Learning How it Feels to Sleep
As a person with narcolepsy, I’ve been sleeping a lot of my life away ever since I was 13. No one who knew me would ever doubt my ability to fall asleep. I was doing it in plain sight at home, at school, on the bus, at the park... Basically every location I’d ever been.
However, it was over a decade later that I realised a weird phenomenon: in gaining my narcolepsy symptoms, I had actually lost my knowledge of what real sleep felt like.
For me, this began in my teen years. I would often spend my nights with intensely vivid dreams that had me half-convinced I was being possessed! This is because people with narcolepsy experience a much larger proportion of REM sleep than the average person.
What is REM sleep?
REM sleep is the stage of sleep during which we do most of our dreaming, but it is also the least restful stage. In fact, our brains can actually be even more active in this state than when we are fully awake! This is a big contributor to the constant sense of sleepiness that people with narcolepsy face - even if we slept all day, we wouldn’t feel rested.
Living without true rest
However, as a teenager without a diagnosis, I didn’t realise anything was out of the ordinary. I considered that my overactive dreaming was just a weird thing that happened to certain people. I didn’t even bother to bring it up to anyone.
As time went on, my nightly sleep only got worse. I would lie in bed tossing and turning from sundown to sunrise, aware of every single moment that ticked by. The idea of my brain actually turning off and giving me a break from the nightmares and anxiety spirals wasn’t something I expected to happen anymore, it was all I knew.
Even once I was diagnosed and started on treatment, the only medications that were available in Australia were designed to keep us awake for a few hours at a time. They didn’t solve the problem of our deep ache for restful sleep. Luckily, the stimulants helped somewhat, but they didn’t scratch the surface of my real issues.
Hope for relief
Years went by like this until one day I heard the exciting news: Xyrem was finally made legal to obtain in Australia. It was a tough process, but with the help of my family, I eventually got my prescription and my first ever bottle.
My first night on Xyrem was a highly anticipated event. I was suddenly quite nervous about the whole thing. It was scary to take a medication that basically knocks you out for hours at a time. Not to mention that the list of potential side effects is more than a little intimidating.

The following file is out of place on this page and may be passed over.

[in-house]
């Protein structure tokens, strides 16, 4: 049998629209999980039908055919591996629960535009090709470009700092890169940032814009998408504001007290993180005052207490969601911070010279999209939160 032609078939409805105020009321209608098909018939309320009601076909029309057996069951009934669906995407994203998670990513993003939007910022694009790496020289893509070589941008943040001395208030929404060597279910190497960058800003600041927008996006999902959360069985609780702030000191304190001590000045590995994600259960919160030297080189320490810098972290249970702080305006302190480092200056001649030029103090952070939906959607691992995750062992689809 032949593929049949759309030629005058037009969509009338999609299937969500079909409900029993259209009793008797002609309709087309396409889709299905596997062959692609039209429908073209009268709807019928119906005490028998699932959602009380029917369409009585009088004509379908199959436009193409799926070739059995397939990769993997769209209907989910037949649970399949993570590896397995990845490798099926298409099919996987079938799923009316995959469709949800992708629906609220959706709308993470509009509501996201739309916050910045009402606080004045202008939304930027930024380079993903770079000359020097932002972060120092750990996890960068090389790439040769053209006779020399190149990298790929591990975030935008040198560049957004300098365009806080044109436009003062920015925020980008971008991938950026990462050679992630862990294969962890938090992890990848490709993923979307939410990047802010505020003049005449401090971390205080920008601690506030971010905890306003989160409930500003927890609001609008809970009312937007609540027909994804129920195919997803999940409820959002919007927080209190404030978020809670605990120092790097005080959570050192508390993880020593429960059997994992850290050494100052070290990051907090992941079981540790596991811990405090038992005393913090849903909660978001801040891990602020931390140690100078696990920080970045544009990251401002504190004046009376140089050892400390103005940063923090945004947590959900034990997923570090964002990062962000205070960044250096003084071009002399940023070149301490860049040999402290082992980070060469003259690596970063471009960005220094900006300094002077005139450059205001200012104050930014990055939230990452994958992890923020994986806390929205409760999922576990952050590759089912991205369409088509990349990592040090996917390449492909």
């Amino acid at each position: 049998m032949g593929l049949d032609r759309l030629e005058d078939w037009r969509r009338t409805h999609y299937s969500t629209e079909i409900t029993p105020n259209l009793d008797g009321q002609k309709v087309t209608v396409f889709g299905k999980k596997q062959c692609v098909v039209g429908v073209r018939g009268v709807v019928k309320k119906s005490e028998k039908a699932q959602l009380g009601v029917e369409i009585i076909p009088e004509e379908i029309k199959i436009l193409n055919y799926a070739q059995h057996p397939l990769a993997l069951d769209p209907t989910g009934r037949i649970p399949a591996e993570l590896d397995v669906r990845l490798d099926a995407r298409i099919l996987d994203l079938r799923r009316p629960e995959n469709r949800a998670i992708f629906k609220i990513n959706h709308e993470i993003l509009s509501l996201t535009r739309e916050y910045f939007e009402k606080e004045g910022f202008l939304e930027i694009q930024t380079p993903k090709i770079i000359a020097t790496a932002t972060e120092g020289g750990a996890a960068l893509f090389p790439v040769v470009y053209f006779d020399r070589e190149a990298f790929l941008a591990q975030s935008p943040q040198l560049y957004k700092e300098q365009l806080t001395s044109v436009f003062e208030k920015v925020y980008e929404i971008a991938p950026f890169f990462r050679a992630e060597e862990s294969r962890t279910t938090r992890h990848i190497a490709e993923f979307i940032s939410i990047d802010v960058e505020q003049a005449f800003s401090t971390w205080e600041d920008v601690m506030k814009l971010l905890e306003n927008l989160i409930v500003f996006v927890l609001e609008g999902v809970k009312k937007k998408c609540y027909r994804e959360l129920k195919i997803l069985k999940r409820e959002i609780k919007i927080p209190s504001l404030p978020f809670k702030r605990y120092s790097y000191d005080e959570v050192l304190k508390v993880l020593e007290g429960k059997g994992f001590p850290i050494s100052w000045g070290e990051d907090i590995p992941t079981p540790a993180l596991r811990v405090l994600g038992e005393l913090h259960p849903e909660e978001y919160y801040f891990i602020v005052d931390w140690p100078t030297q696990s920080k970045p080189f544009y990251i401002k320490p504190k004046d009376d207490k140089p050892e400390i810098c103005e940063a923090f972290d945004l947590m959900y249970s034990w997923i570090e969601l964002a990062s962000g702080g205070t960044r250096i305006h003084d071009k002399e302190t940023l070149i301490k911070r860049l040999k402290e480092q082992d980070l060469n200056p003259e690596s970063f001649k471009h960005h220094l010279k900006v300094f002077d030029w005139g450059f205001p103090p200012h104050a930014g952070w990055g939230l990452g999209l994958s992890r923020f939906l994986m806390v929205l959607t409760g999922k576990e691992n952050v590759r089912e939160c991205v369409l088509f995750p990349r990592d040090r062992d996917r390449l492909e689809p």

Worst of all, I was deeply terrified that I would be one of the few who can’t tolerate it, and my last hope for relief would blow up in smoke. I wasn’t sure I could handle that type of disappointment.
A novel experience: true sleep
The morning after my first dose, my dad was eager to hear about my experience. To be honest, I wasn’t quite sure how I felt. In a weird way I felt a bit… cheated? As if I somehow hadn’t slept at all. I felt like I’d gone to bed at night, and then suddenly it was the next day. When did the sleeping happen? It was like having part of my memory suddenly deleted.
It wasn’t until a few days later that I came to realise what was happening. I had become so distanced from the experience of getting normal sleep, where you spend most of it completely unconscious, that I didn’t even realise that this was what sleep was meant to feel like!
I had spent so many years being torturously mindful of every single hour, minute, and second. Having the time slip by without my awareness was a truly novel experience.
Getting used to "normal"
I’ve been on Xyrem for a few years now, and I have to admit I’ve started to take my “real sleep” for granted. I’ll take my dose, close my eyes, and let the hours fly past as if they never even happened. I’m no longer confused when the clock says 2 a.m., and then seemingly one minute later it’s 5.
However, occasionally I'll take a moment to think back to those nights spent trapped in my own mind, unable to switch off. I thank my lucky stars for the medication that has now changed my sleep, and my life, for the better.
Did you lose the knowledge of what real sleep feels like? Did you get it back? Share with us in the comments below.
Do you feel that your doctor understands narcolepsy?